Much like everyone else in the C-Suite, and boardroom, CHROs are revising their one-year forecast for business, expecting volatility to persist longer than anticipated.
That’s the main finding from StrategicCHRO360’s latest CHRO Confidence Index, a forward-looking indicator that measures sentiment for business among HR chiefs at U.S. companies. In April, after two consecutive quarters of growth, the Index retracted nearly 3 percent, as America’s talent chiefs brace for a longer-than-expected path to recovery.
At the time of our latest survey, conducted April 17-20, CHROs rated their view of the current business environment at 6.5, as measured by a 10-point scale where 10 is Excellent and 1 is Poor. That is more than 4 percent lower than their Q1 rating in January (6.7).
Similarly, when looking at the next 12 months, CHROs expect the business environment to be 6.7, down from 6.9 in Q1.
Despite the downgrade quarter over quarter, a reading of 6.7 remains well above any level recorded in 2022—the year ended with an average of 6.2. And at 6.7, the Index is flirting with Very Good levels, according to the 10-point scale labels, where 5 and 6 are within Good territory and 7 and 8 are Very Good.
Overall, 35 percent of the 129 CHROs we surveyed said they expect conditions to improve over the next 12 months, vs. 31 percent in January (+12 percent). Only 20 percent expect conditions to be worse in April 2024. Instead, 46 percent don’t anticipate things to change much over that one-year period.
CHROs say their forecast isn’t rooted so much in doubt over the probability of a near-term recovery but rather in what they now see as a slower-than-anticipated turnaround of the economy and how that will translate for business.
In fact, many said that despite the slowdown, they are still experiencing strong growth and sustained high demand as a result of the post-pandemic environment.
“I believe the economy will experience a rebound next year,” said the CHRO of a large nonprofit. “We’ve experienced a slight decline in the rate of our growth, however, I expect we’ll start to pull back up in the coming year.”
“We have been seeing a loss of demand in the first few months of the year,” said another CHRO participating in the survey, “[but] our customers are saying that their demand is starting to return.”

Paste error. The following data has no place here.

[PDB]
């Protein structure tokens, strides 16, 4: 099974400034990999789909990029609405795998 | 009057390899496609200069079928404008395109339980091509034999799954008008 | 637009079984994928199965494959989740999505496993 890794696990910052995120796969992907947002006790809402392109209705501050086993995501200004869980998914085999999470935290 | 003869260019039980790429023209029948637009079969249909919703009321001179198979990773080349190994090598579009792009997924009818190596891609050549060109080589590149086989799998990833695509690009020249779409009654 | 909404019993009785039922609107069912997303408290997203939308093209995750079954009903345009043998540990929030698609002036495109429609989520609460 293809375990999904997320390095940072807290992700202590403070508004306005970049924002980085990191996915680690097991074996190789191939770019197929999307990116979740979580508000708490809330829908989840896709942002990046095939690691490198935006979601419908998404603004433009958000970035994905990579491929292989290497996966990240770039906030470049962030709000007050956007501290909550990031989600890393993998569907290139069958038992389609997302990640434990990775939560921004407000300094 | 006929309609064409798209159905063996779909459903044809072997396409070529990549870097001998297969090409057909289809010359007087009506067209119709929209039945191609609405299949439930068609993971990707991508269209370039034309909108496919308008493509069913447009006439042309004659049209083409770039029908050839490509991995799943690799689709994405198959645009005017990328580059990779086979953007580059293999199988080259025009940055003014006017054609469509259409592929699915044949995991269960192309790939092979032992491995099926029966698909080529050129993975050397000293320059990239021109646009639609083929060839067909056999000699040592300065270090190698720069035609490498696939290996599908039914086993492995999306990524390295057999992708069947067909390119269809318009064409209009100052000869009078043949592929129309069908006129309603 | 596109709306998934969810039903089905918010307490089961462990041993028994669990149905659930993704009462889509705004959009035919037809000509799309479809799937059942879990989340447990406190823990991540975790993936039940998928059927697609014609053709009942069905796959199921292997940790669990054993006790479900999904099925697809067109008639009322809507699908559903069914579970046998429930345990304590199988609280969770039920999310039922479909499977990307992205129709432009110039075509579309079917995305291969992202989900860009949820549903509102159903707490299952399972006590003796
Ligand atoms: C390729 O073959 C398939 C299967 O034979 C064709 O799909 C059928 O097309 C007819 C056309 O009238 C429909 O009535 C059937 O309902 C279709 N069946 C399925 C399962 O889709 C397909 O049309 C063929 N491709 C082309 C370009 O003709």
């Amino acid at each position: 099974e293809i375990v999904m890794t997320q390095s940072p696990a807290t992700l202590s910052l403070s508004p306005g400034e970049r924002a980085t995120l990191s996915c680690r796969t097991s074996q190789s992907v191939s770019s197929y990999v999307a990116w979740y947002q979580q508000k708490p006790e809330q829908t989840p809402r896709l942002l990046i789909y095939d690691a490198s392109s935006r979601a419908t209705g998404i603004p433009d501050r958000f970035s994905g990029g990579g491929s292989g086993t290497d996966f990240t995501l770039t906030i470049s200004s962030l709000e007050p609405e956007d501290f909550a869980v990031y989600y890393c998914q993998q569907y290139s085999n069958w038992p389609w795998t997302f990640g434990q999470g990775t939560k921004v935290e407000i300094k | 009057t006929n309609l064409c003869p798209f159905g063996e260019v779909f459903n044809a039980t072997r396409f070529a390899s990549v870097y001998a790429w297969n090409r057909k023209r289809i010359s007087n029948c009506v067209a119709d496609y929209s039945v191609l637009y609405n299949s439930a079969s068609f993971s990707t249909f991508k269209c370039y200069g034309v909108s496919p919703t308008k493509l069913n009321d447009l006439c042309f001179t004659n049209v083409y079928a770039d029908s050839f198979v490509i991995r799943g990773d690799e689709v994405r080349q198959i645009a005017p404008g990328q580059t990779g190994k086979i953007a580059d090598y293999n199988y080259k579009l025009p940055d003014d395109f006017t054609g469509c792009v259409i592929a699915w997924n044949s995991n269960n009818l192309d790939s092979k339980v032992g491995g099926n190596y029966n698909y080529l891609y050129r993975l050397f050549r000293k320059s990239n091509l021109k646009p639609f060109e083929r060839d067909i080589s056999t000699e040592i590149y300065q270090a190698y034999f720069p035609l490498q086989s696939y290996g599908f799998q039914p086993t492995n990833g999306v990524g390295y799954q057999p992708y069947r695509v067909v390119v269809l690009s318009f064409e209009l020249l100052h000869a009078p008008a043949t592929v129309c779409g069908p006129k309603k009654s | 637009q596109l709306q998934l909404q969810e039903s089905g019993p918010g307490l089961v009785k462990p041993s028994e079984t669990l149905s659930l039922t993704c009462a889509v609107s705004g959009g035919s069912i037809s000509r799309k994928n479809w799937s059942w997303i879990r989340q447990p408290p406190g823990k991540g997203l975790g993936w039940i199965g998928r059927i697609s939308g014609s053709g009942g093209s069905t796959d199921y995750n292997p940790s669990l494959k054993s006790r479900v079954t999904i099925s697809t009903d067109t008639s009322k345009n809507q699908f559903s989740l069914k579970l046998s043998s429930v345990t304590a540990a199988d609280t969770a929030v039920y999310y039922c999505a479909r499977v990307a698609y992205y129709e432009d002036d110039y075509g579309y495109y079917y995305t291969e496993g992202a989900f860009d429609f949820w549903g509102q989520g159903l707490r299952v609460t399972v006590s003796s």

CHROs also said they expect inflation to slow and the labor market to stabilize, thus helping ease the talent crunch and fast-rising costs.
Fewer CHROs this quarter said they expected wages and the overall cost of labor to continue to increase over the next 12 months, at 76 and 84 percent respectively compared to 86 percent for both measures last quarter.
The Year Ahead
Against this backdrop, fewer CHROs expect an increase in profitability over the next year, from 61 percent in Q1 to 58 percent in Q2.
Their forecast for revenues, however, remained somewhat flat, with 71 percent expecting growth vs. 70 percent the previous quarter.
Interestingly, the proportion of CHROs anticipating an increase in their headcount by this time next year rose 5 percent, from 55 percent in Q1 to 58 percent in Q2.
Meanwhile, the proportion of those expecting to pause—and even cut—their workforce-related investments shot up in April: 9 percent now expect to cut back, vs. 4 percent in January—and 32 percent said they’re not planning on making many changes, vs. 30 percent in January.
Most still plan to increase their workforce-related investments over the next 12 months, though that majority is narrowing, now at 59 percent from 66 percent last quarter.
About the CHRO Confidence Index
The CHRO Confidence Index is a pulse survey of U.S.-based CHROs and HR executives at organizations of all types and sizes on their perspective of the economy and how policies and current events are affecting their companies and strategies. Every quarter, StrategicCHRO360 asks participating CHROs about their top issues and challenges for the months ahead. The results are published on StrategicCHRO360.com and a report is distributed to participants.